When Elected Officials Run Out of Money – Trouble Follows

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Yesterday was a big day in Italy – 63 years ago. That was the day that Mussolini was shot, along with his mistress. They were hung upside down in Milan. What went wrong with Benito?

“What always seemed to go wrong,” said our guide on Sunday, “was that they ran out of money.”

She was speaking about emperors. She might have been speaking about elected presidents or dictators. When they run out of money, trouble follows.

This week, the United States opened its largest and most expensive embassy ever – in Iraq. It is like the Vatican City, say reports, a country within a country…both heavily fortified and luxurious…ready for a siege or a party.

The Vatican was attacked by its own Holy Roman Emperor, Charles Quint, in the 15th century. He had put together an army of Protestants, at whose head; a general carried a noose – ready to hang the Pope.

But the Pope wasn’t giving up without a fight. With the help of his Swiss Guards, he slid down a back wall of the Vatican and raced over to the Castello San Angelo, where he was able to hold out until the siege was lifted. His Swiss guards, however, were not so lucky. They fought almost to the last man to protect him.

But let us return to our beat – money. Alas, nothing much happened in the world of money yesterday. Instead, markets stood still – as if waiting for something to happen. The Dow eased off only 20 points. The price of oil stayed at $118. The dollar held at $1.56 per euro. And gold rose $5 – remaining where it has been, below $900.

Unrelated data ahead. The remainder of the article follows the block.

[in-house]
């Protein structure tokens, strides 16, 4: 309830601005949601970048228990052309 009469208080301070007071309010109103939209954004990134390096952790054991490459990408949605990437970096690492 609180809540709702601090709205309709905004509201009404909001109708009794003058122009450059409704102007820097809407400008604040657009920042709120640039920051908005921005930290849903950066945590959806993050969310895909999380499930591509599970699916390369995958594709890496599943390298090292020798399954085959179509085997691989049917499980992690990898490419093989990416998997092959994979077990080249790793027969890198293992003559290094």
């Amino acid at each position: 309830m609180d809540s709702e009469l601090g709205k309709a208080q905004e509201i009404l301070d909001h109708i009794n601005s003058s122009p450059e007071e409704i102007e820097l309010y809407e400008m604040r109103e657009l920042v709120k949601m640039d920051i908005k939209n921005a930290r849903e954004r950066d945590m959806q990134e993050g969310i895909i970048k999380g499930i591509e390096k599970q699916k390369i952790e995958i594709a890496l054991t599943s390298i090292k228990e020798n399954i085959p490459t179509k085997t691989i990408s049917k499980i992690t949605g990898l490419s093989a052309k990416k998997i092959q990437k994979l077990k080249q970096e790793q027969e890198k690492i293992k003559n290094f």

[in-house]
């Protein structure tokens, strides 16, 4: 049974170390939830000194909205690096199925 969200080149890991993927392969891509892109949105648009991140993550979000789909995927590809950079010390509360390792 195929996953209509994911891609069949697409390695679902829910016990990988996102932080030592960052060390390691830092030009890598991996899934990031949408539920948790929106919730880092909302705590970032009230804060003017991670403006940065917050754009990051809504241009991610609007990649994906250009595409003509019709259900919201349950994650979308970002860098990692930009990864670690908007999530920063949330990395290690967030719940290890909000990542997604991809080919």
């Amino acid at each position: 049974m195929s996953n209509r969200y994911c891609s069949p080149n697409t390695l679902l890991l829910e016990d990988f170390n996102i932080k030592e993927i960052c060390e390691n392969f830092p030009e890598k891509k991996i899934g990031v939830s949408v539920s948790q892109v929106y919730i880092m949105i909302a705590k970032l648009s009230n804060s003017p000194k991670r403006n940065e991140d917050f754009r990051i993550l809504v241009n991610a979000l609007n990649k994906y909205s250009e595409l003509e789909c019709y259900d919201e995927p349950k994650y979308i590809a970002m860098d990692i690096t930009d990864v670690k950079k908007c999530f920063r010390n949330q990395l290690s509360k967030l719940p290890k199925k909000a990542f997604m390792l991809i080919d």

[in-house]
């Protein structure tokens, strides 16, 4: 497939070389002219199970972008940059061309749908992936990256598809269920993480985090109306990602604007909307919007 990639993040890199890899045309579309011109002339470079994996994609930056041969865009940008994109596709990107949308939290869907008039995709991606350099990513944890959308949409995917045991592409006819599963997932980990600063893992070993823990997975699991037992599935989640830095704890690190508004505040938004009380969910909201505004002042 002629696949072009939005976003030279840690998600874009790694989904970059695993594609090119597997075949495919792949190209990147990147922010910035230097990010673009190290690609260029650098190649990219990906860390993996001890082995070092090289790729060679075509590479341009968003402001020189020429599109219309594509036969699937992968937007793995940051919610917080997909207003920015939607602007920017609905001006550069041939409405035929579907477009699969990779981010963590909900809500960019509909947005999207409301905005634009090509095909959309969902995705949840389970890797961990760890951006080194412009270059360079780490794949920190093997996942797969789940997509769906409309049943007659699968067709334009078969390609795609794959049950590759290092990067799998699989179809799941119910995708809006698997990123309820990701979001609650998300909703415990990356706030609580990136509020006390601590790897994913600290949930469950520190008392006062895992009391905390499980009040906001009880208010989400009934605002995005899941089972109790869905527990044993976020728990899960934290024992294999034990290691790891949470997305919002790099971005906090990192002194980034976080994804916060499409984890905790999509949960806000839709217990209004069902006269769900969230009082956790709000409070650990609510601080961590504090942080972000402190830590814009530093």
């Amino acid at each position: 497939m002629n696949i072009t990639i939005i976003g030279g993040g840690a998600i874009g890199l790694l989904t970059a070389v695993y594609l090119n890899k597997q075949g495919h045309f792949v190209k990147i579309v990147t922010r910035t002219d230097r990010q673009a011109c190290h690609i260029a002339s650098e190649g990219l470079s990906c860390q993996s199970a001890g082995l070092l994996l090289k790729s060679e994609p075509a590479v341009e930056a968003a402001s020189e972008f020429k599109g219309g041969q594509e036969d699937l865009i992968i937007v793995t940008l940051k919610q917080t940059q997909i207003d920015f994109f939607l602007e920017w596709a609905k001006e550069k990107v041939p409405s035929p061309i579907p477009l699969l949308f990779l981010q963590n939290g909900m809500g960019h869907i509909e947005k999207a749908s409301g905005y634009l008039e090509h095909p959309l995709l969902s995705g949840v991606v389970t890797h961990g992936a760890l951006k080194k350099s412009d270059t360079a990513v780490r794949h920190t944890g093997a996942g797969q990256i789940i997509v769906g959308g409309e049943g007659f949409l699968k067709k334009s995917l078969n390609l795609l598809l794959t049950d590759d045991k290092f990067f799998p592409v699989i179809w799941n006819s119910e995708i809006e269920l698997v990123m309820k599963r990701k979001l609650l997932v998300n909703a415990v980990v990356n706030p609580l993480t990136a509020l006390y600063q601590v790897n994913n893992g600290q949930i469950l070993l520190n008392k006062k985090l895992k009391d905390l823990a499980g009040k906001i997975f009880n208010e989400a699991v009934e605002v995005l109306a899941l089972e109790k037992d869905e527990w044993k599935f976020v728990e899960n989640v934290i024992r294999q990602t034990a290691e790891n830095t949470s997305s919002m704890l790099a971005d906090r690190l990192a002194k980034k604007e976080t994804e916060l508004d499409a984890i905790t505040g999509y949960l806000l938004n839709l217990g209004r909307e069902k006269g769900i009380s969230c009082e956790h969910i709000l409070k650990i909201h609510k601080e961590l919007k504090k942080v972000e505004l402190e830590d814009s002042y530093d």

Gold is correcting. Is the bull market over? Readers will remember what we can’t forget what happened to gold in 1980. The price of gold shot up over $800…but then began a bear market that lasted 20 years. Many people think it is happening again. But we also remember that the United States had a positive current account in 1980…and that Americans owned more of foreigners’ assets than foreigners owned of theirs…and that Paul Volcker pushed lending rates above 15% in order to protect the dollar!

Look to the left, dear reader. Look to the right. Do you see Paul Volcker at the Fed? Nope. Volcker is still alive – warning that there is a painful adjustment coming. But at the Fed itself, there is only Ben Bernanke, promising to drop dollars from helicopters, if necessary, in order to keep the economy bubbling along. And since the United States lives so far beyond its means…and owes so much money to so many people…the likelihood that a Paul Volcker will come along to protect the dollar is probably about as likely as Alan Greenspan being elected as the new Pope.

No, fear not. The Fed is unlikely to fall victim of a sudden attack of monetary integrity. The dollar is unlikely to rise very far against gold.

Elsewhere in the news, we find that OPEC has said $200 oil is a possibility. It hit $120 over the weekend. And truckers are protesting high gasoline prices. In other places, mobs are protesting the high price of food. You might think that these people don’t realize how markets work…that they don’t know that prices aren’t set by popular demand. In fact, what they know is how government works. If you can make a big enough stink about something, the government will intervene in the markets on your behalf. In fact, governments are already controlling prices for fuel and for food all over the planet. But there is no problem so bad that government can’t make worse.

Bill Bonner
The Daily Reckoning Australia

Bill Bonner

Bill Bonner

Best-selling investment author Bill Bonner is the founder and president of Agora Publishing, one of the world's most successful consumer newsletter companies. Owner of both Fleet Street Publications and MoneyWeek magazine in the UK, he is also author of the free daily e-mail The Daily Reckoning.
Bill Bonner

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